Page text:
Aaron Worley | Contributing Writer
In recent years, about 5 or so, there has been a resurgence of albums relating to the dream pop genre, getting buzz from their associating fans and respected critics. These albums provide a pervasive feeling of warmth and comfort; something soothing to the ears.
Certain artists that trail this style of musical production tend to be spacious and inviting, stretching out an arm to grab onto and allowing strong introspective tendencies, chartering the journey to a natural stop and start.
Beach House, in particular, have released a string of albums that have flourished under this method of musical production, and their latest craft, Thank Your Lucky Stars, follows their continuation of creating an engaging atmosphere of crafts and feelings.
Following the release of Depression Cherry, the preceding album before Thank Your Lucky Stars, Victoria Legrand and Alex Scally, the somber duo of Beach House, unexpectedly gifted the public with TYLS and introduced a project that complexed their musical familiarity. The soporific element is of course present, but the space that the sound is traveling through almost feels condensed, as if a small bedroom is being filled with the eerie notes and discords.
This is not a negative aspect of the album at all, as it in fact serves as the complete opposite; a catalyst to project more powerful emotions from Legrand’s vocal refrain.
On “She’s So Lovely”, the softness of her voice adds clarity to what is meaning to be conveyed. “All I have to do/Is everything for you” she sings on the track, and the delivery of her words, flowing together as if seamlessly connected by her admiration of this mysterious person, draws empathy and sadness. For these highlighted emotions, there is a connection, like an electric bond that takes the listening mind away.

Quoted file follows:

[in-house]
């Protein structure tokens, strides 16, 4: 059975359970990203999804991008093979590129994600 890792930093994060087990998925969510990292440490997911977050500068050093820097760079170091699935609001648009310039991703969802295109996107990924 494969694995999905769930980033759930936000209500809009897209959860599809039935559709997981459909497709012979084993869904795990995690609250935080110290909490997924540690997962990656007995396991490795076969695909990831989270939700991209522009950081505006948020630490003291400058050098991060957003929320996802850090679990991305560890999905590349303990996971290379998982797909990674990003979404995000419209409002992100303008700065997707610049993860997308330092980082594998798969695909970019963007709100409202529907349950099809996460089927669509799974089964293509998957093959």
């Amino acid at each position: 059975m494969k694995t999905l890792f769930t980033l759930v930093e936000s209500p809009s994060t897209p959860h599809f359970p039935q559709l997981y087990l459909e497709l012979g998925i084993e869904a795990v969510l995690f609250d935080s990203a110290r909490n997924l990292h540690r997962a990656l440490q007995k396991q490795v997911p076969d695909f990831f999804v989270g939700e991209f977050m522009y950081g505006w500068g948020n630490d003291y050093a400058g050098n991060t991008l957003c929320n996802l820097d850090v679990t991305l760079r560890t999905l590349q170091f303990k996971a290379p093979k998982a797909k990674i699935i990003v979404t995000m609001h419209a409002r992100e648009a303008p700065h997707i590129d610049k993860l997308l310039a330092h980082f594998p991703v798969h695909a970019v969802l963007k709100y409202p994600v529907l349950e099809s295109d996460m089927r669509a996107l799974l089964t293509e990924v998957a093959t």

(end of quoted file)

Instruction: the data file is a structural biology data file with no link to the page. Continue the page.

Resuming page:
The next track, “All Your Yeahs”, gives way to an electro-synth keyboard that repeats in the background and tunes into a ‘90s-era vibe, quietly shadowing the other vocals in the track and allowing for pleasing moods of wonder and marvel to stay present, one after the other.
Halfway through the album, starting with the song, “The Traveller”, chords fight with each other, creating a pleasant sound of dissonance while simultaneously developing further into isolation and distance. A macabre feeling goes hand in hand with the established somber atmosphere, and overtakes all previous moods.
Further noticeable on “Elegy To The Void”, this ability to complete overlap and separate dispositions in a string of songs is one of Beach House’s greatest fortes; an ability that they have employed to great success, both critically and musically. Generating a feeling for an album and how the musicians want their sounds intellectually processed is what grants the highest relation amongst fans and even other artists, thus establishing melodic superiority.
Thank Your Lucky Stars should not be simply considered an album, but rather a trek into a dimension that invites anyone in, whether they are willing to accept the range of feelings that will take place in their psyche or not.
In this case, it can be concluded as one of the best Beach House releases to date, and sticks out as a worthy competitor against any ‘exploration’ albums in the last decade.